Given the need to measure substantial similarity by the reaction of the ordinary observer within the intended audience, Dawson’s failure to enter into evidence recordings of performances of the two arrangements is not fatal to his case. Use of a recording is obviously appropriate where a plaintiff sells recordings for the public to buy. However, Dawson does not sell recordings. He apparently sells sheet music arrangements to those who may make a purchasing decision on the basis of the sheet music. Although the district court’s heavy reliance upon Dawson’s failure to present a recording of the arrangements made sense in light of its application of the ordinary lay observer test, the conclusion would not make sense if it were the case that the audience for Dawson’s spiritual arrangement had specialized expertise relevant to its purchasing decision. There is no reason for Dawson to submit recordings to persuade a lay listener that the arrangements are substantially similar if the lay listener’s conclusion would not reflect the response of the choral directors who would purchase one arrangement over another on the basis of the arrangement’s sheet music.
Furthermore, it may be that recordings of performances of the arrangements would not only be irrelevant but could indeed hinder the relevant inquiry. It may be that the sound of the performance of an arrangement is a function of not only the arrangement itself, but of the choral director’s interpretation of the arrangement. Thus, differences and similarities in the sound of performances of two arrangements may represent something other than differences and similarities in the arrangements themselves. In addition, comparison of two recordings of performances of the arrangements would fail to take account of the different interpretations to the arrangements that purchasers intended to inject, rendering such a comparison even more misleading. These problems, of course, are not presented when actual recordings are at issue and therefore further distinguish the problems posed by spiritual arrangements as compared to popular recordings.
The district court did not make explicit factual findings on the issues of what the intended audience was and whether members of that audience have specialized expertise relevant to their purchasing decision. We offer our suspicions merely as explanations for why remand is necessary, not as predictions of the outcome of factual inquiry. Therefore, we decline to remand with instructions that the district court define an audience distinct from the ordinary lay observer. Instead, we remand with instructions that the district court determine whether definition of a distinct audience is appropriate in this case. Assuming such a definition is appropriate, the district court should then take additional evidence to determine whether members of the intended audience would find the arrangements to be substantially similar.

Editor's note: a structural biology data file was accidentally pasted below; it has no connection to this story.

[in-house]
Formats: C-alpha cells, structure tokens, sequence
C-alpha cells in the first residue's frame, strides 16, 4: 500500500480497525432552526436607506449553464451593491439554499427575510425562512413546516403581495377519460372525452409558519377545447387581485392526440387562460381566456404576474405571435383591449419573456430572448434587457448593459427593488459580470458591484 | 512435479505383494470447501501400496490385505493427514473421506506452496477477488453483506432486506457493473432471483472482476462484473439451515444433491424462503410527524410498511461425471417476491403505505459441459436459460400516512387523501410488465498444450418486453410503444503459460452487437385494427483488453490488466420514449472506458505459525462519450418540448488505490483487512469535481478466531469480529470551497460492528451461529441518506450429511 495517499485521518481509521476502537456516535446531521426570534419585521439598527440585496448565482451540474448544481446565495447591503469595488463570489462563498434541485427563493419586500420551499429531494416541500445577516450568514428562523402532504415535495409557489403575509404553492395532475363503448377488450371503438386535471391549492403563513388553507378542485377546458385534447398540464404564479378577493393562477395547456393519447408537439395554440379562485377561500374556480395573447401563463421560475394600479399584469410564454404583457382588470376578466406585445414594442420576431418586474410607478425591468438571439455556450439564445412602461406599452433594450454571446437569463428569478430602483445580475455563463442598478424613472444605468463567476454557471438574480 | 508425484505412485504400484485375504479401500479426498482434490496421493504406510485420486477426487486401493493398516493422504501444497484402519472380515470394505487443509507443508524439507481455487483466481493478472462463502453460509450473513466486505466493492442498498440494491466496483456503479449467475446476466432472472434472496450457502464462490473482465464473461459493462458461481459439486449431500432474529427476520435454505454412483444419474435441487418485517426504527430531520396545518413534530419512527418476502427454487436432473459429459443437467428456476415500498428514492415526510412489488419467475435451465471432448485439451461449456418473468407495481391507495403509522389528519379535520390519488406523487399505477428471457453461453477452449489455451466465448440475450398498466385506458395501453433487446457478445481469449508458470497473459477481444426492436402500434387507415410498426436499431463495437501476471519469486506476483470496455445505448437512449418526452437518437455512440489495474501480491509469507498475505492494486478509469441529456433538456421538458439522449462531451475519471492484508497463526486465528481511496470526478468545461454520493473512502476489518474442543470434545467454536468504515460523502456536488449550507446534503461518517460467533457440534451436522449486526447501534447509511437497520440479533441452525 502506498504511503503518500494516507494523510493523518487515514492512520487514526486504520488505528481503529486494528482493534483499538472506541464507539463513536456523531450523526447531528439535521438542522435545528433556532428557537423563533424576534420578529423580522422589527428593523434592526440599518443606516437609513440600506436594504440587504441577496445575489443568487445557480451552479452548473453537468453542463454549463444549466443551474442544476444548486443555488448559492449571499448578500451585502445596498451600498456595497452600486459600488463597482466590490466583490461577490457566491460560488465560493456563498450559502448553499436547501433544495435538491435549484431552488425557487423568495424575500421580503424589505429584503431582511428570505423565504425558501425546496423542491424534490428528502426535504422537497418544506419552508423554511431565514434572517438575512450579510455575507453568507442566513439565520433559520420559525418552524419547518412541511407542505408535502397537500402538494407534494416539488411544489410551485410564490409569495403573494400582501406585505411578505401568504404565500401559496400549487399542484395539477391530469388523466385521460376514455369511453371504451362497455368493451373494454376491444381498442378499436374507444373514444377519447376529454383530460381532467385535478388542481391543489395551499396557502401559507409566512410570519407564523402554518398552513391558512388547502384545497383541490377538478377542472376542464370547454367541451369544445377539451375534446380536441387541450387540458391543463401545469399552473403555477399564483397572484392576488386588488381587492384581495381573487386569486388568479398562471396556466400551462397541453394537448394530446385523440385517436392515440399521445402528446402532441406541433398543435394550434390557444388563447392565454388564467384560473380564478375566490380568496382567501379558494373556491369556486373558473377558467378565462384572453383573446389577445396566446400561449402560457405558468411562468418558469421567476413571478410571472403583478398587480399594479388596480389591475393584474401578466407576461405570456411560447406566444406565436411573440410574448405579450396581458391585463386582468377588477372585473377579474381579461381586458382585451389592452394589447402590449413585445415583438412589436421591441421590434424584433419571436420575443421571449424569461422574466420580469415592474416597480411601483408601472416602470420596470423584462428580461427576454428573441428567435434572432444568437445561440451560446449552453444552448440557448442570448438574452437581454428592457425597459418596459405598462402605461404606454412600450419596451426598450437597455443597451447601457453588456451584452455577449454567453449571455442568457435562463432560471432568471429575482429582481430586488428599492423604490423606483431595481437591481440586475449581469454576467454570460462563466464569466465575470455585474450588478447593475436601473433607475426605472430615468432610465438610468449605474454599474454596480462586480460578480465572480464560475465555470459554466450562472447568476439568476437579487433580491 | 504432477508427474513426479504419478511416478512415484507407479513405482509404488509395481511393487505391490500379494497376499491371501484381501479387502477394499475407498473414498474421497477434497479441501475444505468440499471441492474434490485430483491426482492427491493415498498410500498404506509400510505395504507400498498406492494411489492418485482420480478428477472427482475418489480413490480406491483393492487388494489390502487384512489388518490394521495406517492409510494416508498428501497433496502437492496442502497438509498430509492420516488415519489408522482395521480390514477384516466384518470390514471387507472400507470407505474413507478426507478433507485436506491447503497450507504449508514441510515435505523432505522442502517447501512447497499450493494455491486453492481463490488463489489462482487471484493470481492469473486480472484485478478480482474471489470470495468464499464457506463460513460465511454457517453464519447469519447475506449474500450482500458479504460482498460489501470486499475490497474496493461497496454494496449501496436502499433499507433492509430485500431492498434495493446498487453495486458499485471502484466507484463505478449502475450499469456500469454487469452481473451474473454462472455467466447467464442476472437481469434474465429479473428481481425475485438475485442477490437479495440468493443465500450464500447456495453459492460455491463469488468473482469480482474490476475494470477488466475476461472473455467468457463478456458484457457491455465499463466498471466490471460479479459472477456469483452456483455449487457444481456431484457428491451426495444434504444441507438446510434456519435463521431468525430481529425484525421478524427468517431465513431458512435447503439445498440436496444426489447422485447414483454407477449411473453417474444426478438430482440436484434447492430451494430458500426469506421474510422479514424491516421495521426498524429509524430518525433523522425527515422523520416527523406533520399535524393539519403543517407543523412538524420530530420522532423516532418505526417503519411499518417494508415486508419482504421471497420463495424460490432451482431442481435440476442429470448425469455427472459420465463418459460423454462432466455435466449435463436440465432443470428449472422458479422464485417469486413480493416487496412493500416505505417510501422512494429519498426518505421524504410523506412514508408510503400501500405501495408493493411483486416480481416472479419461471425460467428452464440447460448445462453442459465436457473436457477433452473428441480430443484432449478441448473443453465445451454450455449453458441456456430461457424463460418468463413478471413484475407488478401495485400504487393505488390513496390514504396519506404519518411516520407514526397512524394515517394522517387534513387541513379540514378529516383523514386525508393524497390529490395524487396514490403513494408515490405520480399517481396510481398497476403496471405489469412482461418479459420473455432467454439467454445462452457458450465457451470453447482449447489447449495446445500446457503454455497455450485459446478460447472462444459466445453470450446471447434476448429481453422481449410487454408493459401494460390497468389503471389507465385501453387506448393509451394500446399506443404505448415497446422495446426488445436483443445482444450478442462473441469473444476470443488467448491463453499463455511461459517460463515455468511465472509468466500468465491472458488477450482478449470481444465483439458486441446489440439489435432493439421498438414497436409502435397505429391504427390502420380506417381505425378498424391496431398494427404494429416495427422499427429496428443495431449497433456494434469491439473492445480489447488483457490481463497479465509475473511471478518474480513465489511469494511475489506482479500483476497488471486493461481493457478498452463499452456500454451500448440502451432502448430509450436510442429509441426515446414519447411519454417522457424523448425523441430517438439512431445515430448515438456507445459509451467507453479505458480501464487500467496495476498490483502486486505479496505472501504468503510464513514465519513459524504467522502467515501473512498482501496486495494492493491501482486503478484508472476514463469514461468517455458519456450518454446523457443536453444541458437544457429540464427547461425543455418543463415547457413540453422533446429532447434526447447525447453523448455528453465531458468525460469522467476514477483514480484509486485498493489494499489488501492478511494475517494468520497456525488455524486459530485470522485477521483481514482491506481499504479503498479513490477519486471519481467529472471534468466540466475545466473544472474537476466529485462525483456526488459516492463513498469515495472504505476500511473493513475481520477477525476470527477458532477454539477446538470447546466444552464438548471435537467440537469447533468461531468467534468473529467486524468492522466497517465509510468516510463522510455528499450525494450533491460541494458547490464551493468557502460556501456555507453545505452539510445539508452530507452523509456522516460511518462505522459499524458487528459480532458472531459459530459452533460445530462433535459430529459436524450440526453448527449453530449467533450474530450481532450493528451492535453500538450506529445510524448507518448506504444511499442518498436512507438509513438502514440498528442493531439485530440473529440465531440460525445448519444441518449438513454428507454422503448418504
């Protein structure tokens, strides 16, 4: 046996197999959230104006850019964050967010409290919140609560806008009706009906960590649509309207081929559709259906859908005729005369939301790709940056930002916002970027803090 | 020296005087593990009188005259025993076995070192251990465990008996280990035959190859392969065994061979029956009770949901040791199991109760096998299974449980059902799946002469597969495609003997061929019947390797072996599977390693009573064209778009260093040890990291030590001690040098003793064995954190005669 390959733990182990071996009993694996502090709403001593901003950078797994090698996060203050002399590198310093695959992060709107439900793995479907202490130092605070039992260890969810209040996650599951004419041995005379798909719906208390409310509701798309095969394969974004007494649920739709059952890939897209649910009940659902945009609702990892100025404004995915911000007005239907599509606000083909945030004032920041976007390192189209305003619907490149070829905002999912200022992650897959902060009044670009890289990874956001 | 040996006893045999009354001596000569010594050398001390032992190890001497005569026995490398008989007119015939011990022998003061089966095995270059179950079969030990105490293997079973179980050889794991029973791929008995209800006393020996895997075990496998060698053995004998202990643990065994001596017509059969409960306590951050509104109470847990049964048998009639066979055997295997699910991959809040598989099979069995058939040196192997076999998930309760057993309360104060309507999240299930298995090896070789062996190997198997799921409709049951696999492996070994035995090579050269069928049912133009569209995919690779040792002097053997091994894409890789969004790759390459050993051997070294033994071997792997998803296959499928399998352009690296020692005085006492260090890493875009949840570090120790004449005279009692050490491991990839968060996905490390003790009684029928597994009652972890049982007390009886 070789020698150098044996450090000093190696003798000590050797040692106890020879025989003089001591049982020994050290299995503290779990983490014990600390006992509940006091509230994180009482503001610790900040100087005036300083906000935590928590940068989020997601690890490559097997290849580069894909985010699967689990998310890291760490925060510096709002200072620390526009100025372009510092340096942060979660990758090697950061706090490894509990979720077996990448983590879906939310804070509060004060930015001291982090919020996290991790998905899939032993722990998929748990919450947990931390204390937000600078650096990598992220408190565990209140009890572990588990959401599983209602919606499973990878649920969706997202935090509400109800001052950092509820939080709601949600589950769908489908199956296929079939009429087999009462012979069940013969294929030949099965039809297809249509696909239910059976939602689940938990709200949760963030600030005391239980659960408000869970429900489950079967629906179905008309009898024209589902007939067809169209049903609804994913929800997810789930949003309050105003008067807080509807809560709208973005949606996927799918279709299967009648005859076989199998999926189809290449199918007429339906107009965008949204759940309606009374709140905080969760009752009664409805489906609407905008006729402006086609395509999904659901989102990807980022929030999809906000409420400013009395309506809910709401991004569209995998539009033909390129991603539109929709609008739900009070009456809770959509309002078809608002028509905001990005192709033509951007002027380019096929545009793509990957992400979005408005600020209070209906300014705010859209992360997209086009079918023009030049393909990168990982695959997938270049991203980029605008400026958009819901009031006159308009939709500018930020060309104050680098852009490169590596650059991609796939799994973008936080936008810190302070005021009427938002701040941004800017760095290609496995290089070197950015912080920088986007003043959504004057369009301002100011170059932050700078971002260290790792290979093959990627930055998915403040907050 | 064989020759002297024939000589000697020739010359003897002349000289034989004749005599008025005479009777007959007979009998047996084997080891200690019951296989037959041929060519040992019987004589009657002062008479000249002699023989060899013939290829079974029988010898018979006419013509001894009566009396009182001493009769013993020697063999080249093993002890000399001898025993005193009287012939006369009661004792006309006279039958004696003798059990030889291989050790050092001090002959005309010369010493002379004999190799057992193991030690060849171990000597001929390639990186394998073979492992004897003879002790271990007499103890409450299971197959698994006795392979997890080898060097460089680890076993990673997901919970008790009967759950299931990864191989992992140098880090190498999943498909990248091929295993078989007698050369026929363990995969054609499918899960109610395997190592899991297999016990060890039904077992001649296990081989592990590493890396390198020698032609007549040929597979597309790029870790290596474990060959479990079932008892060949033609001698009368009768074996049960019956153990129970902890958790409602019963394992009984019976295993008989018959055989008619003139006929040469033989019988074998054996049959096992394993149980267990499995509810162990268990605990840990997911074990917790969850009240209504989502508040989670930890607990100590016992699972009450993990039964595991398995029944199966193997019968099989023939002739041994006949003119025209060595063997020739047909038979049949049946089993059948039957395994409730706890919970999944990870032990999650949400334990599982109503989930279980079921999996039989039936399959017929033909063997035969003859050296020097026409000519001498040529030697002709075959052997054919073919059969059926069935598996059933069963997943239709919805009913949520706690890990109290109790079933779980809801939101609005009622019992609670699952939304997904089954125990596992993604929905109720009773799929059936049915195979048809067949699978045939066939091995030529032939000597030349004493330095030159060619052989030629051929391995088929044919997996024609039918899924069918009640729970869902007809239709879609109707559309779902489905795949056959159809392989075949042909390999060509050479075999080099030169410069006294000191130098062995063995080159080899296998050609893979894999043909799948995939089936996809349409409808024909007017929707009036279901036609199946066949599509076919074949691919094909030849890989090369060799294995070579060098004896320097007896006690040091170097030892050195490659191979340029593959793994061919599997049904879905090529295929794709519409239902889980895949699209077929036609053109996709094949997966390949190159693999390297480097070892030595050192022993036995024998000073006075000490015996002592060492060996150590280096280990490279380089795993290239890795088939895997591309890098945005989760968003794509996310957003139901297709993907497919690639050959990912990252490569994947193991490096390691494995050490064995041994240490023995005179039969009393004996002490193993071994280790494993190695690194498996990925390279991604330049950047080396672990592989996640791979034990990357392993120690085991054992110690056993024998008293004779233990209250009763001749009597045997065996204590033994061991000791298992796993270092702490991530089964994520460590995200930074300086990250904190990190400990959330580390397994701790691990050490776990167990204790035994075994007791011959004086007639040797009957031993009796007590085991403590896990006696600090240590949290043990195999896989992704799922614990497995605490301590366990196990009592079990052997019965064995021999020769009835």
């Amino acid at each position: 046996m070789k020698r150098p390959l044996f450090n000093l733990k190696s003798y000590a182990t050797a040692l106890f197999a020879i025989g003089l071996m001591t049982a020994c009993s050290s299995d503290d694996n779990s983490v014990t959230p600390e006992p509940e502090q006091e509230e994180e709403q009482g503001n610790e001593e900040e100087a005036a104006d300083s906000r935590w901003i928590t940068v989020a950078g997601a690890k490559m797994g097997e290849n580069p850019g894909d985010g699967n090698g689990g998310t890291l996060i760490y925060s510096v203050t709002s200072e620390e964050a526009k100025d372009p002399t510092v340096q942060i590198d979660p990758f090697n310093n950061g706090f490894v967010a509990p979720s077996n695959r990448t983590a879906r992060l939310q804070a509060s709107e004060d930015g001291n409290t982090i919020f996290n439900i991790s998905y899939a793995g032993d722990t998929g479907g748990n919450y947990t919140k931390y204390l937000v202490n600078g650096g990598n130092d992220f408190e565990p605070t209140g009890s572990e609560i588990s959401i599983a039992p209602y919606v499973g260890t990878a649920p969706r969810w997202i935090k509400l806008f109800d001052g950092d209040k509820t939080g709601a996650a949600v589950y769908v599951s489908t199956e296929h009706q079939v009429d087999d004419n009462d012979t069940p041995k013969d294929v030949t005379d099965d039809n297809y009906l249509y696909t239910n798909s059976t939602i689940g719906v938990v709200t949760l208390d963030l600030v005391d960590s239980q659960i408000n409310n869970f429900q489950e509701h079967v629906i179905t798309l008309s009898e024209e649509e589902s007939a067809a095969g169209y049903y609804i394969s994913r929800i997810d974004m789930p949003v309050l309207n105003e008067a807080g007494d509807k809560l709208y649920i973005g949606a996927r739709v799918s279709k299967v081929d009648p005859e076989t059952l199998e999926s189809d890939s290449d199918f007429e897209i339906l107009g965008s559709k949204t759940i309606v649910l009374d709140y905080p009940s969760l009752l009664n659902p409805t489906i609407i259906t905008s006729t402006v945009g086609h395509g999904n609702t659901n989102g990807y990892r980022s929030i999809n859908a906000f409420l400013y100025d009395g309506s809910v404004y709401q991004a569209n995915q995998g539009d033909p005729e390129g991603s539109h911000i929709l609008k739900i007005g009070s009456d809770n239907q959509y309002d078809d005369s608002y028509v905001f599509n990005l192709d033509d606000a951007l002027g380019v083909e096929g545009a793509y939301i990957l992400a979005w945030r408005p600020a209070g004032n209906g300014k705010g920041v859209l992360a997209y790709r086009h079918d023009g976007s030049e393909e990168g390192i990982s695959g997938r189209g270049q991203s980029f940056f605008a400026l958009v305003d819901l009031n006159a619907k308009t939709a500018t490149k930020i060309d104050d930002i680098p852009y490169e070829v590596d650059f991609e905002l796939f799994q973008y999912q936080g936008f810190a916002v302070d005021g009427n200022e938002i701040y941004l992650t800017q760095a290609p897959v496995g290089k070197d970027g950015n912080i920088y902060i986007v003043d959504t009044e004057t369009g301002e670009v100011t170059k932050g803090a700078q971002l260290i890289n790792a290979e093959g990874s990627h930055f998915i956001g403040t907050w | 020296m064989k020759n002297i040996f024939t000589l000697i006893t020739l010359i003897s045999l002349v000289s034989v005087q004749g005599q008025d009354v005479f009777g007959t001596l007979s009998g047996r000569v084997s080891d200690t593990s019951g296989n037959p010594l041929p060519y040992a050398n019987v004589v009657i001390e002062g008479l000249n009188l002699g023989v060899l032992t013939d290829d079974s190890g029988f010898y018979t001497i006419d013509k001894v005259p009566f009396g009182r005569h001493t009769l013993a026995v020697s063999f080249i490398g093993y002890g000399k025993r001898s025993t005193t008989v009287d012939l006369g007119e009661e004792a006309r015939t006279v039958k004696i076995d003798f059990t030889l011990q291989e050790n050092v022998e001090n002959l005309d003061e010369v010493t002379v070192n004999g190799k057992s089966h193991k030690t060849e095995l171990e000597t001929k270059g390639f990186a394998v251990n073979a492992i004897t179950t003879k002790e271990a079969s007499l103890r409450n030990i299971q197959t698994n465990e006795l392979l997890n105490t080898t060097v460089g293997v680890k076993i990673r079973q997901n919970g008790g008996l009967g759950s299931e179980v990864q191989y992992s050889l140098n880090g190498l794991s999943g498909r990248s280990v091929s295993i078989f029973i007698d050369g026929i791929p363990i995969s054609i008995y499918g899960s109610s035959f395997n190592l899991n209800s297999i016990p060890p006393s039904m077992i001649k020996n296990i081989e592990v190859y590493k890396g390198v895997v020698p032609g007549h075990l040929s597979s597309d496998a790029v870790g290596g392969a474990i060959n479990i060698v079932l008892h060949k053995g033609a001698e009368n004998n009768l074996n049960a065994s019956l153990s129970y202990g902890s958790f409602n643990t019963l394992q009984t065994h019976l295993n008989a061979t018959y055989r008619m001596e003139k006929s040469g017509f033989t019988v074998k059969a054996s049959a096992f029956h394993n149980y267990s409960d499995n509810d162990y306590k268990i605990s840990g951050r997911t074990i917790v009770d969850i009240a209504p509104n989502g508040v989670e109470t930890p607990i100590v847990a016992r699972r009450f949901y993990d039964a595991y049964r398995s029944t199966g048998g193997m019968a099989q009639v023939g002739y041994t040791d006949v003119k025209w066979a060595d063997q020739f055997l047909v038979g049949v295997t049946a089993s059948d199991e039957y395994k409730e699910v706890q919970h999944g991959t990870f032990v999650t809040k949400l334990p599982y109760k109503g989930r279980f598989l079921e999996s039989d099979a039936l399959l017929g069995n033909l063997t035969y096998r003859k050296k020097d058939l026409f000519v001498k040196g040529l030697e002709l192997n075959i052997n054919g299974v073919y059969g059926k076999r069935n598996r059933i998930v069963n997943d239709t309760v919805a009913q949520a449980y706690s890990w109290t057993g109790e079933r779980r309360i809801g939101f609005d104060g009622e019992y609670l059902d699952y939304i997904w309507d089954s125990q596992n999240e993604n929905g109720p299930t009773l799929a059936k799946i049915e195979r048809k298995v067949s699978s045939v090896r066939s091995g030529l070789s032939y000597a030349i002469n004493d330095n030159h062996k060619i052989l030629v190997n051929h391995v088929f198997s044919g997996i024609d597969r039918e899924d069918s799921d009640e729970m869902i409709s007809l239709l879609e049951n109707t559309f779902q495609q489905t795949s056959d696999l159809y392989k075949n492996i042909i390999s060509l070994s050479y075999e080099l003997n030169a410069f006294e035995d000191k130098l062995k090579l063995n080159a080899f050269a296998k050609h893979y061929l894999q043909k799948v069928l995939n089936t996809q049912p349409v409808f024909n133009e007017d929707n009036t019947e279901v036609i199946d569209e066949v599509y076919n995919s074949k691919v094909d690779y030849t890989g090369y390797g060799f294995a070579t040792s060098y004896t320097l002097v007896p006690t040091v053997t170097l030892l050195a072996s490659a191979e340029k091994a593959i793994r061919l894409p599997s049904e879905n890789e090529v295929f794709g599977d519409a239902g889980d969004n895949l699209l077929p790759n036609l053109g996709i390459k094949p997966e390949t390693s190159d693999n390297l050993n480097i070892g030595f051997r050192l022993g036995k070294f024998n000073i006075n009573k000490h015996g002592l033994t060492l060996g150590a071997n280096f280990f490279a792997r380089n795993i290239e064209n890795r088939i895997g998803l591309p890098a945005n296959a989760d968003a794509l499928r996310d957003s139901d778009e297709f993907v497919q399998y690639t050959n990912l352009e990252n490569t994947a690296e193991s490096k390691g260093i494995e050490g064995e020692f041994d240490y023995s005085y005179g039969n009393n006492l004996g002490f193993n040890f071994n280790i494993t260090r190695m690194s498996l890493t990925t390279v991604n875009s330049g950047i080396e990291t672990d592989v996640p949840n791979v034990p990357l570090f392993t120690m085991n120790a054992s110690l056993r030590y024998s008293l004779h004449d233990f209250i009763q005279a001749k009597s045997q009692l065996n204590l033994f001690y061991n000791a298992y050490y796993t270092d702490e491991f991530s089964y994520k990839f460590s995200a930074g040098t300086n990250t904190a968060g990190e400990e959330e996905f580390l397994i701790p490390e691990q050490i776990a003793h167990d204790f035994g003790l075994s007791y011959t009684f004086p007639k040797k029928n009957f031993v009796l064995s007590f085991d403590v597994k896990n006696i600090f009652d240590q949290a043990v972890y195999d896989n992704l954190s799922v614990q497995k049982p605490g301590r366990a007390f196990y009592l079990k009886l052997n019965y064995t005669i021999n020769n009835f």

The facts of this case present a particularly inviting context in which to refine the ordinary observer test by requiring that the ordinary observer be the intended audience. To say the least, Dawson’s claim is not bogus. The district court found extensive similarities between Dawson’s and Martin’s works. The logic of traditional copyright doctrine, as reflected in the case law and the consensus of the commentaries that have addressed the matter, compels our result. To hold otherwise would be to allow the imprecise “ordinary lay observer” label to effect a betrayal of the fundamental purposes of copyright doctrine and the substantial similarity test.
1 Some courts use a different set of labels for the two-prong inquiry, referring to the first prong as establishment of copying and the second prong as establishment of illicit appropriation. See, e.g., Concrete Machinery, 843 F.2d at 608; Whelan, 797 F.2d at 1232; Atari, 672 F.2d at 614. The difference in labels need not concern us because the apparent consensus as to the nature of the tests applicable to each prong of the substantial similarity inquiry smooths over, as a practical matter, underlying differences in the inquiry’s two characterizations.